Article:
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Cookware

Shun dual core santoku user comparison

drrayeye | Sep 10, 202101:40 PM     5

Please refer to photo, left to right:

Kai Seki Magoroku nakiri
Shun Kaji santoku
Shun dual core santoku
Miyabi birchwood guyoto

The nakiri is a home cook standard from Japan about thirty years ago. It is intended primarily for vegetables--safe, and easy to use. The other three are updates. The Shun knives change the profile to be more multi-purpose. The Miyabi is the Japanese version of the Western Chef knife. All three newer knives also feature updates to improve user comfort and performance.

Handle: The nakiri handle is 3/4 width full tang construction--wood, with an oval handle. The bolster is merely a metal ring around the wood, with no easy transition of fingers to slide from handle to blade. The Shun Kaji is full width full tang with a machined half bolster that affords an easy transition to a blade pinch grip. The Shun dual core handle feels like a traditional Japanese artisan knife with it's wooden octagonal handle and partial tang--but it has a great wide machined half bolster for continuity to the blade.

Profile: the Shun Kaji and dual core have a nearly identical profile with a belly that allows both traditional Japanese push cutting, rocking movements, and chopping--facilitated with a longer handle. The narrower, longer Miyabi birchwood has a straighter profile better focused on push cutting.

Balance point: The nakiri, dual core, and birchwood all have balance points just beyond the bolster. The Kaji has a balance point on the blade side of the bolster.

Weight: The nakiri feels to be the lightest, but not much lighter than either the birchwood or the dual core. The Kaji is noticeably heavier.

Blade materials: The nakiri has a thin unimetal blade that has maintained its sharpness with very limited maintenance for 30 years. The other three are made of multiple metals. The Kaji and the birchwood have a powder steel core surrounded on either side by a layered pair of complementary steels that have been processed to reveal patterns. The dual core knife has only two complementary steels that have been layered and folded to form a pattern. It has no core.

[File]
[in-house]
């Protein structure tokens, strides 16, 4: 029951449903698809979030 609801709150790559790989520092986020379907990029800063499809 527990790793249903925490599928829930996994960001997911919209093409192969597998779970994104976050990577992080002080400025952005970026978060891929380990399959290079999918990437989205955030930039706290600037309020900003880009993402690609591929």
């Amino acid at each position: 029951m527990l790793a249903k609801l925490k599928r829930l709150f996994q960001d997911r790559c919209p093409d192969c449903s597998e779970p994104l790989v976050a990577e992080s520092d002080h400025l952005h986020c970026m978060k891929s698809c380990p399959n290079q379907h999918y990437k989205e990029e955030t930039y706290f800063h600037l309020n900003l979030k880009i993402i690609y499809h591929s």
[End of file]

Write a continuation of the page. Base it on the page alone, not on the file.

Impressions after cutting up a variety of vegetables of various densities and textures:

Dr. H was most comfortable using the dual core on all vegetables, but it was not always judged to be the most effective.

The birchwood was judged the sharpest--equally effective for most tasks--but seemed better suited for softer materials--maybe even sushi. The nakiri seemed least harmful, but required more effort.

I found all of the knives to be effective for most tasks, but did not see as much of an advantage for the dual core over the other knives. The knife I found most convenient and all purpose was the Kaji--because I felt I could most easily move up and down the handle to get best leverage: going pinch grip forward to get precision control, and back on the handle to chop or do a German style back slice. All the knives handled even the densest vegetables--like the acorn squash---but not with equal ease. The Kaji did it best for me.

=Grip and stroke: Dr. H held all of the knives at the very top of the handle--but never on the blade itself. He then guided the blade with great confidence with various push cuts.

I moved around the handle--especially appreciated a long handle--and sometimes used a pinch grip on the blade with a push cut, and other times back on the handle with a chop.

Conclusion: The dual core is perfect for Dr. H, bur I would not appreciate it enough to justify the price.

dual core comparison knives

nakiri, santoku, dual core, guyoto

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